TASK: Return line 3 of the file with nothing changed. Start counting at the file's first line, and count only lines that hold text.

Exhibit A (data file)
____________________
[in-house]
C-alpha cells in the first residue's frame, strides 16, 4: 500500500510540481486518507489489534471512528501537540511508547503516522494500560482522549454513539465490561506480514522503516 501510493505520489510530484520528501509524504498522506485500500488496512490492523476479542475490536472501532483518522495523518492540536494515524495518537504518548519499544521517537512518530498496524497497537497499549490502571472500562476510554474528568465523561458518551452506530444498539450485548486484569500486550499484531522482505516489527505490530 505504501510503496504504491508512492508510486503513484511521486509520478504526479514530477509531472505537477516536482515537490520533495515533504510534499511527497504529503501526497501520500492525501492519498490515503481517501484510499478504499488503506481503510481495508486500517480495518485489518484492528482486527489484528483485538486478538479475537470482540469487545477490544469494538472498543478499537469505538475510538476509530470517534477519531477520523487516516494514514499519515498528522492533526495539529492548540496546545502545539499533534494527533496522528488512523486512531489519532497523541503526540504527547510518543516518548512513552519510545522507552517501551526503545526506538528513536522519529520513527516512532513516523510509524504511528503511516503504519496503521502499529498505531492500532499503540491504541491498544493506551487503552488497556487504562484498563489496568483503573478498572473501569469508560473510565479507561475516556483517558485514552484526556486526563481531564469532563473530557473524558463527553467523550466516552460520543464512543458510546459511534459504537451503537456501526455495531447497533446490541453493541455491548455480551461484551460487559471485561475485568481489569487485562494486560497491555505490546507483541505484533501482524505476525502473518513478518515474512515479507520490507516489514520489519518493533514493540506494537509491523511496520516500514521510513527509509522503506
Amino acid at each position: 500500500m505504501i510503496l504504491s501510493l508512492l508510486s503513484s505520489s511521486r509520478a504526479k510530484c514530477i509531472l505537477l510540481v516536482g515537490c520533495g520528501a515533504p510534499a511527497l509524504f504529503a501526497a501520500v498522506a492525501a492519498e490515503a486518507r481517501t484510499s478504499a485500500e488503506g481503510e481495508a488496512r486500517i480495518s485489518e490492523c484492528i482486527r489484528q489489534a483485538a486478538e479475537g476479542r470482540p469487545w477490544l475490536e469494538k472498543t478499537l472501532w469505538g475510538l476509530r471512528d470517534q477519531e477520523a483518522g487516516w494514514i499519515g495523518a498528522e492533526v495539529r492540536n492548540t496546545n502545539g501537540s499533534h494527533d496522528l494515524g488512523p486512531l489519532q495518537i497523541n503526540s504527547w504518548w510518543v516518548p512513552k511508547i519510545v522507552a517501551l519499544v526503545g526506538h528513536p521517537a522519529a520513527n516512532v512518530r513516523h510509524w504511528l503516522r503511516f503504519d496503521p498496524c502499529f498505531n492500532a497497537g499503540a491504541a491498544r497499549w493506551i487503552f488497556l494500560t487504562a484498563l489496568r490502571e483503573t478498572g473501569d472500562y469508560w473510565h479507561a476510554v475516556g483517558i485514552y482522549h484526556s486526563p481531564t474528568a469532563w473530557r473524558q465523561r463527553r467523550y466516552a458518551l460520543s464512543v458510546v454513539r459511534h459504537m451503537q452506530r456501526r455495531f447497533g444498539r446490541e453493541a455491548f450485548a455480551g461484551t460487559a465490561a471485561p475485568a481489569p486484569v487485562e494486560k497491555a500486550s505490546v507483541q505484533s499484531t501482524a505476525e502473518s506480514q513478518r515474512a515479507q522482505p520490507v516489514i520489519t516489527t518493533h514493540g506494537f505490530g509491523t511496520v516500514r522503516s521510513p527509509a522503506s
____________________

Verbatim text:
Amino acid at each position: 500500500m505504501i510503496l504504491s501510493l508512492l508510486s503513484s505520489s511521486r509520478a504526479k510530484c514530477i509531472l505537477l510540481v516536482g515537490c520533495g520528501a515533504p510534499a511527497l509524504f504529503a501526497a501520500v498522506a492525501a492519498e490515503a486518507r481517501t484510499s478504499a485500500e488503506g481503510e481495508a488496512r486500517i480495518s485489518e490492523c484492528i482486527r489484528q489489534a483485538a486478538e479475537g476479542r470482540p469487545w477490544l475490536e469494538k472498543t478499537l472501532w469505538g475510538l476509530r471512528d470517534q477519531e477520523a483518522g487516516w494514514i499519515g495523518a498528522e492533526v495539529r492540536n492548540t496546545n502545539g501537540s499533534h494527533d496522528l494515524g488512523p486512531l489519532q495518537i497523541n503526540s504527547w504518548w510518543v516518548p512513552k511508547i519510545v522507552a517501551l519499544v526503545g526506538h528513536p521517537a522519529a520513527n516512532v512518530r513516523h510509524w504511528l503516522r503511516f503504519d496503521p498496524c502499529f498505531n492500532a497497537g499503540a491504541a491498544r497499549w493506551i487503552f488497556l494500560t487504562a484498563l489496568r490502571e483503573t478498572g473501569d472500562y469508560w473510565h479507561a476510554v475516556g483517558i485514552y482522549h484526556s486526563p481531564t474528568a469532563w473530557r473524558q465523561r463527553r467523550y466516552a458518551l460520543s464512543v458510546v454513539r459511534h459504537m451503537q452506530r456501526r455495531f447497533g444498539r446490541e453493541a455491548f450485548a455480551g461484551t460487559a465490561a471485561p475485568a481489569p486484569v487485562e494486560k497491555a500486550s505490546v507483541q505484533s499484531t501482524a505476525e502473518s506480514q513478518r515474512a515479507q522482505p520490507v516489514i520489519t516489527t518493533h514493540g506494537f505490530g509491523t511496520v516500514r522503516s521510513p527509509a522503506s